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Polaroids Of Androids

Record Reviews

5.2

Childish Gambino
Because The Internet

For all of the genre's continually creative and unpredictable output, for the most part, rap music still adheres to a fairly strict career trajectory. Whilst the obligatory requirement to do a solid stint as a weed-carrier, beats-for-dollars intern or half-a-bar cameo prince has been disassembled slightly in recent years by the Rap Dot Com Boom and the self-created notoriety of online superstars such as Chief Keef, Chance The Rapper and Odd Future, there still remains clear stepping stones on the path from reading filthy limericks to your mates on a stoop to throwing bottles of champagne into the air out the top of a rented Bugatti.

The rap career of Donald "Childish" Glover is largely defined and influenced by it's uniqueness. For one, he started out at least 12 steps ahead of most. Already in the limelight thanks to a successful career writing jokes for Tina Fey and delivering devilish one-liners in the direction of frequent vacationer, Cornelius Chase, Glover never had a chance to quietly hone his craft away from scrutiny. Without this television celebrity foundation, his rap career would have undoubtedly grown in a far more organic manner. His first EP would have been a rough demo, critiqued by his closest friends, not every @tom, @dick and @harry with social media logins. The follow-up might have gotten some minor underground attention — at least amongst the small cluster of rap-emo nerds who dwell in the dark bulletin board corners of the Deep Web (sup, MC Chris?). Then a mixtape, which might have gotten a few DatPiff downloads for the associated names on the guestlist, but without a recognisable shout-over DJ association would have fallen off the front page within a day or so.

And Because The Internet would have been considered his long-awaited debut.

But this is not a debut record. Therefore, the usual watered-down criticisms ("ambitious") attached to a first official effort aren't really applicable, no matter how fitting they may seem. The same leg-up that got him instant attention also saw him receive instant critique. His celebrity resume dictated that would occur regardless. But it also meant that his future work hindered largely on his reaction to that widespread attention. The result is a completely confused artist, who has attempted to evolve and adapt, not naturally, but under the influence of mainstream critical analysis.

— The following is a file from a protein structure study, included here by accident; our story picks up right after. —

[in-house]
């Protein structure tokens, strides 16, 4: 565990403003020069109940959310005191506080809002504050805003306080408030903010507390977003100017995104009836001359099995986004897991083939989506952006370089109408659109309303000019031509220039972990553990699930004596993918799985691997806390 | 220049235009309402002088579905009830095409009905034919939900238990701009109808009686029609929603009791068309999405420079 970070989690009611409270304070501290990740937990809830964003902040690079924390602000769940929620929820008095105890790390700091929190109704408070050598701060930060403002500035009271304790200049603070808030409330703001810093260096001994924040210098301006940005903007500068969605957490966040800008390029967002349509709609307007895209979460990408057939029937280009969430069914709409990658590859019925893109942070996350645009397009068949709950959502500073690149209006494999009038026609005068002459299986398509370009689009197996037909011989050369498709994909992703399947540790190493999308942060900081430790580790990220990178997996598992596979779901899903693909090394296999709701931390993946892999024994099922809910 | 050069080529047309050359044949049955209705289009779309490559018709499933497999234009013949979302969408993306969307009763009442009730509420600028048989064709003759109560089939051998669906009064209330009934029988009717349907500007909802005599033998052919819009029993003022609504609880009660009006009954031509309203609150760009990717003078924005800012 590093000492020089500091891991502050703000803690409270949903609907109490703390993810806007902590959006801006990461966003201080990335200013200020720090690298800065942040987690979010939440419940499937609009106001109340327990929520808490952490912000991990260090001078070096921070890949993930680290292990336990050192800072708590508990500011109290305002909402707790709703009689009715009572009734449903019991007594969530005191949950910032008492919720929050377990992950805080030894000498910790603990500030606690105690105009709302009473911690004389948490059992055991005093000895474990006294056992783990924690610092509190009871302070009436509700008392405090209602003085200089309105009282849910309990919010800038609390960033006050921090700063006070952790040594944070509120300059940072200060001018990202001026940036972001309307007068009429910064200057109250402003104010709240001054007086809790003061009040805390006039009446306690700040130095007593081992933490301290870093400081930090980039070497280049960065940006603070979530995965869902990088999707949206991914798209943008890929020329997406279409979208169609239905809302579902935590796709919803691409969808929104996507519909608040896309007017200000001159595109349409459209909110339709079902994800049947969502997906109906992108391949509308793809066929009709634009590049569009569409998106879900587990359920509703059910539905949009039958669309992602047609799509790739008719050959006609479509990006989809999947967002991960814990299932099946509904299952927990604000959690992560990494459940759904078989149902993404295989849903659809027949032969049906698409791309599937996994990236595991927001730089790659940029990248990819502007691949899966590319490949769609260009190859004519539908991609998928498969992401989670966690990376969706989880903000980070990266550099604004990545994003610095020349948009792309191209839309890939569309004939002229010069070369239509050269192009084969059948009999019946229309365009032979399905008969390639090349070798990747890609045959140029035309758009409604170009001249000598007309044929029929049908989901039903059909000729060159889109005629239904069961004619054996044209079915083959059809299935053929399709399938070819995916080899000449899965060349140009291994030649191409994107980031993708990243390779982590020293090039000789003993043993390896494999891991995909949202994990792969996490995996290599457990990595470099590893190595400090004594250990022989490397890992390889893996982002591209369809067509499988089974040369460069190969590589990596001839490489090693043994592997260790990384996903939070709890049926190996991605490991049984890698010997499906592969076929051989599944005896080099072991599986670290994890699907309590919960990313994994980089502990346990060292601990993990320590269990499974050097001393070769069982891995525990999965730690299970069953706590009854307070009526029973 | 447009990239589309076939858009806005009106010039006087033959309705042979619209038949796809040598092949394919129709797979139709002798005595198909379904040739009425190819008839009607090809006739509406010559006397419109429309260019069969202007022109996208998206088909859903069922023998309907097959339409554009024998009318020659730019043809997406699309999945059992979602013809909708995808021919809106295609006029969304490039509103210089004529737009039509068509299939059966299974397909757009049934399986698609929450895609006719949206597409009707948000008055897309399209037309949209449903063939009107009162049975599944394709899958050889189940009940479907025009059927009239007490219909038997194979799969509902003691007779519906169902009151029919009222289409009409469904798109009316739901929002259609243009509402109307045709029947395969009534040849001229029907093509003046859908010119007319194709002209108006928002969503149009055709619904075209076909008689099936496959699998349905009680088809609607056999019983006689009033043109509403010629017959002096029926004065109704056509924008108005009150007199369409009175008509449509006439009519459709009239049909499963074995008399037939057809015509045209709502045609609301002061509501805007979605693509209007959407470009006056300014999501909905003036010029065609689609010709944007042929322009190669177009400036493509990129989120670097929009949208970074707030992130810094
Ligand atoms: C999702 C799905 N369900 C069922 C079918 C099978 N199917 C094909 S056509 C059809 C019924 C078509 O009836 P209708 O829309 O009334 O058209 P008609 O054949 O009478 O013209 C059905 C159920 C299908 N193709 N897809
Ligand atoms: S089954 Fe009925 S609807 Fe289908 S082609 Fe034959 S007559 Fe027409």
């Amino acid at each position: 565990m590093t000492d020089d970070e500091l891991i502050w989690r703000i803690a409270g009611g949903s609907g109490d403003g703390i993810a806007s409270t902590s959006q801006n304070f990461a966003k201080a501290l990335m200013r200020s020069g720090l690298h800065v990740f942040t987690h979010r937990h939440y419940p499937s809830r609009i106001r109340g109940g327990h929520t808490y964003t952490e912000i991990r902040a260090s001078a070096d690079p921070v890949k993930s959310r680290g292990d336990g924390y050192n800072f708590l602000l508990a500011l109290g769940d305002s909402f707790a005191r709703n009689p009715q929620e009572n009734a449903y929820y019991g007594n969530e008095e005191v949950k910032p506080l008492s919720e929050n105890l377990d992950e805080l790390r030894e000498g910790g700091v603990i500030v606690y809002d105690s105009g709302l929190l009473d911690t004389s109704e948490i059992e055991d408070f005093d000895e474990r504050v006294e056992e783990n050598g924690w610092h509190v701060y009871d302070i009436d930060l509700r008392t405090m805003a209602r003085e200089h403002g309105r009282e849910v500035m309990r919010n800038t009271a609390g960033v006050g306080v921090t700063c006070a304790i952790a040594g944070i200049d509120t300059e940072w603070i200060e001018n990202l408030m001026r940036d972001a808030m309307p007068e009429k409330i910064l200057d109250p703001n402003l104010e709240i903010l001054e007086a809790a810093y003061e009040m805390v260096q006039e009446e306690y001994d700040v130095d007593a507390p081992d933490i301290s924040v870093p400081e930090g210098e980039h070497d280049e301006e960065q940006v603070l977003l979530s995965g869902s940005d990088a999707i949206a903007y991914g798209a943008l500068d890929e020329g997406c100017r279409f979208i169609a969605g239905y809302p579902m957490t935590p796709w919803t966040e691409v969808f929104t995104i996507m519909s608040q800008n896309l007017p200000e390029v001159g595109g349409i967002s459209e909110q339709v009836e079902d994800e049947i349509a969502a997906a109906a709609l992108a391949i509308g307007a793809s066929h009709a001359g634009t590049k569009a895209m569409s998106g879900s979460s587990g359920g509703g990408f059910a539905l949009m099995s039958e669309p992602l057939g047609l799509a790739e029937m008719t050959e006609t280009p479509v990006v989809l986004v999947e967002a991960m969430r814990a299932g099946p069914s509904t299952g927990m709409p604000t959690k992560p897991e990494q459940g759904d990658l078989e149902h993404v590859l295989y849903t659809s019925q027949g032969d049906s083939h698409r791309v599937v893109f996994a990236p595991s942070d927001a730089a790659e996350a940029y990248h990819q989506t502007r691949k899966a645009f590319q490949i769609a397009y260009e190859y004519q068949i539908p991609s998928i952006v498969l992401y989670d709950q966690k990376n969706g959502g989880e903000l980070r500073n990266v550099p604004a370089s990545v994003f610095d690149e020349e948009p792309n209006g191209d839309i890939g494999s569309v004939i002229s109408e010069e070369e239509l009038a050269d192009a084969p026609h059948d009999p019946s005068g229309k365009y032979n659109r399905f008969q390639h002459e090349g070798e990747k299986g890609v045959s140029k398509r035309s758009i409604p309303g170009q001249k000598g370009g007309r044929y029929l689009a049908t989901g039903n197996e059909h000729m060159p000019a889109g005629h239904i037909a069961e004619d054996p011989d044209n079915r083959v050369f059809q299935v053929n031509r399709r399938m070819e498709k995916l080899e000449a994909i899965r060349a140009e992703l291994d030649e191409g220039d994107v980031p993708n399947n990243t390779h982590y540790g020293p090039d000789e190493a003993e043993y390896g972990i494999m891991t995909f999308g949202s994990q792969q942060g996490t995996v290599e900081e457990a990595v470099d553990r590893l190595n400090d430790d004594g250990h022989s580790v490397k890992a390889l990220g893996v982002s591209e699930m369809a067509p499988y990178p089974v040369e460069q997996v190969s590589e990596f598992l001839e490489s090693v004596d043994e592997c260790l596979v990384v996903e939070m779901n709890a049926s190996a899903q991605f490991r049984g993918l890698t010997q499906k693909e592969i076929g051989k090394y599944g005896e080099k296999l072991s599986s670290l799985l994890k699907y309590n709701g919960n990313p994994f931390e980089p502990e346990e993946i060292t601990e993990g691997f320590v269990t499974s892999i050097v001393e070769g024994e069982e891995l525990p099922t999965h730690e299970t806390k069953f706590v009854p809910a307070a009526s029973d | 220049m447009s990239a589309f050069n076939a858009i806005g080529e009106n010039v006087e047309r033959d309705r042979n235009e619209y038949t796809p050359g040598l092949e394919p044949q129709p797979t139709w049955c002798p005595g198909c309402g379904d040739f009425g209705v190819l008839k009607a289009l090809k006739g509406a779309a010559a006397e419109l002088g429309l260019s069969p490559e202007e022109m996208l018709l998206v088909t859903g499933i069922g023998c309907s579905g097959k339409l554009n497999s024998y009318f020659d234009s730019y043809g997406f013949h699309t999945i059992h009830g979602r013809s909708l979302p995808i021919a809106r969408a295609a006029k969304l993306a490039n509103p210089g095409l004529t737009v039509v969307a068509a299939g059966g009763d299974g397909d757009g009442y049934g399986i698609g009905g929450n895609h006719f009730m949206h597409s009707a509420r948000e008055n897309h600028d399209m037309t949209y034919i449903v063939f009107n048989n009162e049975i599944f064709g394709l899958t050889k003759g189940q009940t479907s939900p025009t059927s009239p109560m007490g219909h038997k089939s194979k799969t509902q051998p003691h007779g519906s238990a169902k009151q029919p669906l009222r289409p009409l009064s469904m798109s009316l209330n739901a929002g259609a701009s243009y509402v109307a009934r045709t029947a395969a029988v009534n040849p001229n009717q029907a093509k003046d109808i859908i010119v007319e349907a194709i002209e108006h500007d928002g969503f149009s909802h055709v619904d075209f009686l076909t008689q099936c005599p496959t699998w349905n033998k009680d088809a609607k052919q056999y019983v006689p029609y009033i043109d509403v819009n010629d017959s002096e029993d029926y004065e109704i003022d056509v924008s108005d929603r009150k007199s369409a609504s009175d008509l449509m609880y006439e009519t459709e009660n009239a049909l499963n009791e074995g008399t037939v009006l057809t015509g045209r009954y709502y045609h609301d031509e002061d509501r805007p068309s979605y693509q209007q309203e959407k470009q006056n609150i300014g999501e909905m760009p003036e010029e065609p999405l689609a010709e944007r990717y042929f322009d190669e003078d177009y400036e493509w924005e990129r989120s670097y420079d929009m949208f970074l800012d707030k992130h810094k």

Because The Internet displays a musician still attempting to find his fit, alter his style to find a niche or please all those who have previously been harsh to judge his initial endeavours. He's trying on every hat in the store, at times piling many of them on at once. But few of them suit. And only Pharrell can really pull off that wacky Malcolm McLaren oversized cowboy number.

This continual search for new creative angles will test the patience of even the most dedicated fans — myself included. As a single piece, Because The Internet is an extremely disjointed and sloppy record. The endless stylistic shifts and overt 'sounds-like' reference points creates a total lack of continuity. Frustratingly still, many of the actual, individual components aren't altogether bad. The 'non-rap' songs — such as the brilliantly constructed ballad, Flight Of The Navigator — are the most complete and advanced work by Glover to date. But putting these spacious compositions alongside misogynistic sex tales, #firstworldproblems and head-numbing electro-rap bass lines destroys any form of completeness. As a whole, this creates an incredibly dull loud/quiet sense of contrast, where one side sounds too weak and the other sound's too overtly aggressive. And nothing stands out.

On top of all this, there's the loosely-contrived concept of 'The Internet'. Or more precisely — using The Internet. But, and somewhat keeping with the record's own ADHD-level of focus, the theme is never really explored in much depth and, aside from the meta qualities of Life: The Biggest Troll, there's few new perspectives or personal angles offered.

Although there's a legitimate argument that Glover is merely a victim of his own stature — circumstances even — Because The Internet continually offers up little reason to believe that music is anything more than an attempt to add a third treat to his byline. The surrounding marketing plan, which included a 75-page screenplay and a short film, only strengthens this presumption, with both exhibiting substantially more depth and focus than the music that were created to promote. And whilst I myself was one of the biggest defenders of Glover's hip-hop side-career initially (I stick by my lust of the Freaks & Geeks EP) I now hold little hope that he'll create the kind of unique hip-hop music he once seemed capable of.

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Childish Gambino

 

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